CUYAHOGA COUNTY, OH (WOIO) - The state is no longer paying for mosquito testing for the West Nile Virus. Now that task falls on Cuyahoga County.
So, now we investigate whether the county has the money to pay for it.
The answer is, it depends. But here's something we already know, it won't be long before blood-sucking mosquitos will begin to prey on us.
Joe Lynch, program manager of the county's health department, was out looking for mosquito larva, "We found a mosquito lava in a woodland pool."
He also said checking for mosquito larva is an annual thing. The county looks for the little buggers every week for about six weeks starting in early Spring.
In Ohio last year there were 120 cases of West Nile Virus, seven of them were deadly. Now we learn the state will no longer pay for the process to keep us disease free.
"We've been out for the last couple of weeks treating woodland pools and we do have backpack equipment, the larvicide is a couple thousand dollars, $10,000 every spring. In the summer we treat a lot of catch basins in the city. They hold water. Then we spend about $30,000 buying larvicide for the catch basins."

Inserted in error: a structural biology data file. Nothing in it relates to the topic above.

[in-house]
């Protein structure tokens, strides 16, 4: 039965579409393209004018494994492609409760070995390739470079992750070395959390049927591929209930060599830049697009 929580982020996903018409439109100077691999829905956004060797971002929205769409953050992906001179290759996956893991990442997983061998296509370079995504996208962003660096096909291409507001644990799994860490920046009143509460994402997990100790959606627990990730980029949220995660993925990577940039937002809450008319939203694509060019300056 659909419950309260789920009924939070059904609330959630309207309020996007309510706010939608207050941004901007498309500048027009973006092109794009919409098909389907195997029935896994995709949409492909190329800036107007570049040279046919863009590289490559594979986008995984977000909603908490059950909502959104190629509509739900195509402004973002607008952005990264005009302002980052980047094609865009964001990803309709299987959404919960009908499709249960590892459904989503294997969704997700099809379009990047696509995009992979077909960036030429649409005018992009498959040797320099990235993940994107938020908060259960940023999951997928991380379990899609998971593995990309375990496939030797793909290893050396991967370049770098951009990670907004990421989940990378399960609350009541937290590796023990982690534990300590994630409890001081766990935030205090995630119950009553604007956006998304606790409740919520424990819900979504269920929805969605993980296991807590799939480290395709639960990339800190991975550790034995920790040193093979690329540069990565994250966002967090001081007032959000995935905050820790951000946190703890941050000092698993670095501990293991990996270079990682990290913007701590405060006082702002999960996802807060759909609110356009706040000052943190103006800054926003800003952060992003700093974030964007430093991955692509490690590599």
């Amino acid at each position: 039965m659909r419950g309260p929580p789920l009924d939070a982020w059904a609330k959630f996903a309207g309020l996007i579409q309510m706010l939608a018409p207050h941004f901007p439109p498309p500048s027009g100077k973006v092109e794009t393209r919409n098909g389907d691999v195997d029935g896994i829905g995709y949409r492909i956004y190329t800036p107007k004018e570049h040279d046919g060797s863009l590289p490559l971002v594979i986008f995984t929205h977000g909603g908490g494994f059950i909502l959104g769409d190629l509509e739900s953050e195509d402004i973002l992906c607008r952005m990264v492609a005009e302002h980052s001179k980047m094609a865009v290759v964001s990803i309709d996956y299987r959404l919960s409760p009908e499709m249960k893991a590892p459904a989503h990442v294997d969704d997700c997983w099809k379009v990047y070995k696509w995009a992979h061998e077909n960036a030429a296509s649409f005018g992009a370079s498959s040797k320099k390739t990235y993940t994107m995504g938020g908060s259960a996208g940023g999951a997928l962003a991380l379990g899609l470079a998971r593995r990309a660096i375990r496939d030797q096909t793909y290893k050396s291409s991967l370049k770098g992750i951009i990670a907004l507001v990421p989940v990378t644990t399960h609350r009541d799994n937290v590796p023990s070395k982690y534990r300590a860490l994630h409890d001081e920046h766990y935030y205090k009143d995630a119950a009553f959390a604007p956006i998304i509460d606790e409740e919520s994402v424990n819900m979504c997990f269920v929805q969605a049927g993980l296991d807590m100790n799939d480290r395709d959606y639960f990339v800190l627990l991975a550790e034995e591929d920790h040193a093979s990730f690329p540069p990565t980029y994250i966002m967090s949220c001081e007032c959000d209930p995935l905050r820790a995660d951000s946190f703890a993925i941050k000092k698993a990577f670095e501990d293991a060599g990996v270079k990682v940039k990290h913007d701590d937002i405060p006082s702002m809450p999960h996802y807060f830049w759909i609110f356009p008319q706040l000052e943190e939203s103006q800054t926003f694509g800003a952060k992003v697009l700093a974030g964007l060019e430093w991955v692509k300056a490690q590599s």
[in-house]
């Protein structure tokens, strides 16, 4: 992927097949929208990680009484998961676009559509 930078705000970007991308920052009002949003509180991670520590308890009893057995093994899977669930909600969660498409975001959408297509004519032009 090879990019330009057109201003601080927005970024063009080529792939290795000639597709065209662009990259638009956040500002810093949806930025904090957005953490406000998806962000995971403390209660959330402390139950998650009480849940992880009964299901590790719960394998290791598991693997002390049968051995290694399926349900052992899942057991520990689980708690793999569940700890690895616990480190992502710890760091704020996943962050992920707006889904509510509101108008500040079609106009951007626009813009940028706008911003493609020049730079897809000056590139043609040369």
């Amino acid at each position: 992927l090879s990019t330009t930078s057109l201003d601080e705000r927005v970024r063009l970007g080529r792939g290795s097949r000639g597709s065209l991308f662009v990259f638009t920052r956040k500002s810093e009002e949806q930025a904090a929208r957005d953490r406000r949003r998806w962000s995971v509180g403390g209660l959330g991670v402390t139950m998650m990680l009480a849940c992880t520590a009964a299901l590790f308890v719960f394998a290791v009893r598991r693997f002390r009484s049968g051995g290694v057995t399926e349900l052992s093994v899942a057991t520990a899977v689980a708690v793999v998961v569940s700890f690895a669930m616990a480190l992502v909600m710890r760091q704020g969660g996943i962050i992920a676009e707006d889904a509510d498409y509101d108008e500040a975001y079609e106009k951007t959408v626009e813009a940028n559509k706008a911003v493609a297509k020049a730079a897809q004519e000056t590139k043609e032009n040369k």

The sequester is being blamed for the Cuyahoga County having to pick up the tab. The question becomes, can the county afford to pick up the tab?
Here's what Lynch told 19 Action News reporter Harry Boomer, "If we have too we'll get the money. But right now we're going to see how things pan out."
Since the feds won't pay for the testing and spraying, Lynch says each of us has to take steps to try and control the mosquito population in our backyards.
"We've been stressing to the public using insect repellant, getting rid of standing water around their homes. We think that's beginning to pay off."